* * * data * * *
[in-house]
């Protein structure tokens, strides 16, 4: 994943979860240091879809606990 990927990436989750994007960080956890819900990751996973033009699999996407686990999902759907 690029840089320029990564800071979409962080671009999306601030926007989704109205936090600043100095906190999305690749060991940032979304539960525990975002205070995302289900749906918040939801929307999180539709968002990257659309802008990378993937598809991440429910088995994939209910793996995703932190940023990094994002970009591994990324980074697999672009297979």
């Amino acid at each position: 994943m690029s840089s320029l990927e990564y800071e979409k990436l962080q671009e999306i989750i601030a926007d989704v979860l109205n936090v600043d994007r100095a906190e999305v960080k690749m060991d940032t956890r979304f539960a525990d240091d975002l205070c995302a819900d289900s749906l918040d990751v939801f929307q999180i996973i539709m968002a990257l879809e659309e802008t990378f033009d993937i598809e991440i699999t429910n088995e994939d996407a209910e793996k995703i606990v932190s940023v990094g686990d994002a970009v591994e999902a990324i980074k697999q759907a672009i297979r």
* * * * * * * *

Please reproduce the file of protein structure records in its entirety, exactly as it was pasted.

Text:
[in-house]
């Protein structure tokens, strides 16, 4: 994943979860240091879809606990 990927990436989750994007960080956890819900990751996973033009699999996407686990999902759907 690029840089320029990564800071979409962080671009999306601030926007989704109205936090600043100095906190999305690749060991940032979304539960525990975002205070995302289900749906918040939801929307999180539709968002990257659309802008990378993937598809991440429910088995994939209910793996995703932190940023990094994002970009591994990324980074697999672009297979």
């Amino acid at each position: 994943m690029s840089s320029l990927e990564y800071e979409k990436l962080q671009e999306i989750i601030a926007d989704v979860l109205n936090v600043d994007r100095a906190e999305v960080k690749m060991d940032t956890r979304f539960a525990d240091d975002l205070c995302a819900d289900s749906l918040d990751v939801f929307q999180i996973i539709m968002a990257l879809e659309e802008t990378f033009d993937i598809e991440i699999t429910n088995e994939d996407a209910e793996k995703i606990v932190s940023v990094g686990d994002a970009v591994e999902a990324i980074k697999q759907a672009i297979r």